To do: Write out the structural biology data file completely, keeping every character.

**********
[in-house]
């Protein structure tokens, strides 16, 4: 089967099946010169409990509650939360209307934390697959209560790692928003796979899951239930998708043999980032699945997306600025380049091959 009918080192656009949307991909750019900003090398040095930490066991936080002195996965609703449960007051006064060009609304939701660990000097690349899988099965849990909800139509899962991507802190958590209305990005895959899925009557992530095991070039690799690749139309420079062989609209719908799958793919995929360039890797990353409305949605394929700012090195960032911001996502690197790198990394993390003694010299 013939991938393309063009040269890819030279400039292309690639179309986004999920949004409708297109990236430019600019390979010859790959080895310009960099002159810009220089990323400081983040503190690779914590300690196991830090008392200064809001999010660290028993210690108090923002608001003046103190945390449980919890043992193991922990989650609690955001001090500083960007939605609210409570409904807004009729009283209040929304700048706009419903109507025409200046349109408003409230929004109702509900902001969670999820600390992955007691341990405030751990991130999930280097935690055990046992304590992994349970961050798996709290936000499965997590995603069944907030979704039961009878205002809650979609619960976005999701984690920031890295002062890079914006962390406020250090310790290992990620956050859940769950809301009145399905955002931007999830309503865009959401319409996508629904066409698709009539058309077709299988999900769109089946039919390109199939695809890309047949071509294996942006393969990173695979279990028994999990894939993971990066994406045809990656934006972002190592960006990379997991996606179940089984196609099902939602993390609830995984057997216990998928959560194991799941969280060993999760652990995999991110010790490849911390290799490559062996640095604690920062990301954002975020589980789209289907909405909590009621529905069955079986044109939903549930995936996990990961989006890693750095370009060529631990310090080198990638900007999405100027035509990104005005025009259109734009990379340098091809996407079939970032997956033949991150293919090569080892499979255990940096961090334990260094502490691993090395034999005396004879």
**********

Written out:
[in-house]
């Protein structure tokens, strides 16, 4: 089967099946010169409990509650939360209307934390697959209560790692928003796979899951239930998708043999980032699945997306600025380049091959 009918080192656009949307991909750019900003090398040095930490066991936080002195996965609703449960007051006064060009609304939701660990000097690349899988099965849990909800139509899962991507802190958590209305990005895959899925009557992530095991070039690799690749139309420079062989609209719908799958793919995929360039890797990353409305949605394929700012090195960032911001996502690197790198990394993390003694010299 013939991938393309063009040269890819030279400039292309690639179309986004999920949004409708297109990236430019600019390979010859790959080895310009960099002159810009220089990323400081983040503190690779914590300690196991830090008392200064809001999010660290028993210690108090923002608001003046103190945390449980919890043992193991922990989650609690955001001090500083960007939605609210409570409904807004009729009283209040929304700048706009419903109507025409200046349109408003409230929004109702509900902001969670999820600390992955007691341990405030751990991130999930280097935690055990046992304590992994349970961050798996709290936000499965997590995603069944907030979704039961009878205002809650979609619960976005999701984690920031890295002062890079914006962390406020250090310790290992990620956050859940769950809301009145399905955002931007999830309503865009959401319409996508629904066409698709009539058309077709299988999900769109089946039919390109199939695809890309047949071509294996942006393969990173695979279990028994999990894939993971990066994406045809990656934006972002190592960006990379997991996606179940089984196609099902939602993390609830995984057997216990998928959560194991799941969280060993999760652990995999991110010790490849911390290799490559062996640095604690920062990301954002975020589980789209289907909405909590009621529905069955079986044109939903549930995936996990990961989006890693750095370009060529631990310090080198990638900007999405100027035509990104005005025009259109734009990379340098091809996407079939970032997956033949991150293919090569080892499979255990940096961090334990260094502490691993090395034999005396004879």